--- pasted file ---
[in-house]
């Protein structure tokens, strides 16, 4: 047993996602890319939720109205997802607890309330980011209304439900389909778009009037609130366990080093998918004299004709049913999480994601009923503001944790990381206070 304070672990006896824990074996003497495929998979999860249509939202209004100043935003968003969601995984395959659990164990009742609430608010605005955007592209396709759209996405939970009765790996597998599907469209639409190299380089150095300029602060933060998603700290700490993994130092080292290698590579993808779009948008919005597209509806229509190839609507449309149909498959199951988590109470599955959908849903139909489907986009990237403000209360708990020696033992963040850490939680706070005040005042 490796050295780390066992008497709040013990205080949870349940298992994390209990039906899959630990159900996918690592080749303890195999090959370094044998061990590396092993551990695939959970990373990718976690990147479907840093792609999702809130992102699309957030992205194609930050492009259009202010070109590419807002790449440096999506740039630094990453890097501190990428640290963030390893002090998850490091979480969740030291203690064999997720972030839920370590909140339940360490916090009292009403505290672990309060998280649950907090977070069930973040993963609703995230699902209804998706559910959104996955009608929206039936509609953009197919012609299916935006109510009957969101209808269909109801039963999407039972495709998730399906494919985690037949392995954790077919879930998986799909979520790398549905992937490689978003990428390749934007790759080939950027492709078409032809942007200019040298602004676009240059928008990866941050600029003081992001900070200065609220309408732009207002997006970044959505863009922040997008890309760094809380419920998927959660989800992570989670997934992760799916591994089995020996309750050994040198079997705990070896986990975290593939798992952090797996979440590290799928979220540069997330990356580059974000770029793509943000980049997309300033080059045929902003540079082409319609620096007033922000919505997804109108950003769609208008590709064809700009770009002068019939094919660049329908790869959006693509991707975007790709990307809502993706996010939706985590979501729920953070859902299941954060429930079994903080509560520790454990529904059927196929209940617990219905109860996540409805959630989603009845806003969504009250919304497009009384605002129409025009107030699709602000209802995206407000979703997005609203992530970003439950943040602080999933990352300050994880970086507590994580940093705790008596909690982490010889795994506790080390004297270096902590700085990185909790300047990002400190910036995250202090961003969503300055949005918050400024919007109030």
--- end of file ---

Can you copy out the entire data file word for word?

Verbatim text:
[in-house]
């Protein structure tokens, strides 16, 4: 047993996602890319939720109205997802607890309330980011209304439900389909778009009037609130366990080093998918004299004709049913999480994601009923503001944790990381206070 304070672990006896824990074996003497495929998979999860249509939202209004100043935003968003969601995984395959659990164990009742609430608010605005955007592209396709759209996405939970009765790996597998599907469209639409190299380089150095300029602060933060998603700290700490993994130092080292290698590579993808779009948008919005597209509806229509190839609507449309149909498959199951988590109470599955959908849903139909489907986009990237403000209360708990020696033992963040850490939680706070005040005042 490796050295780390066992008497709040013990205080949870349940298992994390209990039906899959630990159900996918690592080749303890195999090959370094044998061990590396092993551990695939959970990373990718976690990147479907840093792609999702809130992102699309957030992205194609930050492009259009202010070109590419807002790449440096999506740039630094990453890097501190990428640290963030390893002090998850490091979480969740030291203690064999997720972030839920370590909140339940360490916090009292009403505290672990309060998280649950907090977070069930973040993963609703995230699902209804998706559910959104996955009608929206039936509609953009197919012609299916935006109510009957969101209808269909109801039963999407039972495709998730399906494919985690037949392995954790077919879930998986799909979520790398549905992937490689978003990428390749934007790759080939950027492709078409032809942007200019040298602004676009240059928008990866941050600029003081992001900070200065609220309408732009207002997006970044959505863009922040997008890309760094809380419920998927959660989800992570989670997934992760799916591994089995020996309750050994040198079997705990070896986990975290593939798992952090797996979440590290799928979220540069997330990356580059974000770029793509943000980049997309300033080059045929902003540079082409319609620096007033922000919505997804109108950003769609208008590709064809700009770009002068019939094919660049329908790869959006693509991707975007790709990307809502993706996010939706985590979501729920953070859902299941954060429930079994903080509560520790454990529904059927196929209940617990219905109860996540409805959630989603009845806003969504009250919304497009009384605002129409025009107030699709602000209802995206407000979703997005609203992530970003439950943040602080999933990352300050994880970086507590994580940093705790008596909690982490010889795994506790080390004297270096902590700085990185909790300047990002400190910036995250202090961003969503300055949005918050400024919007109030």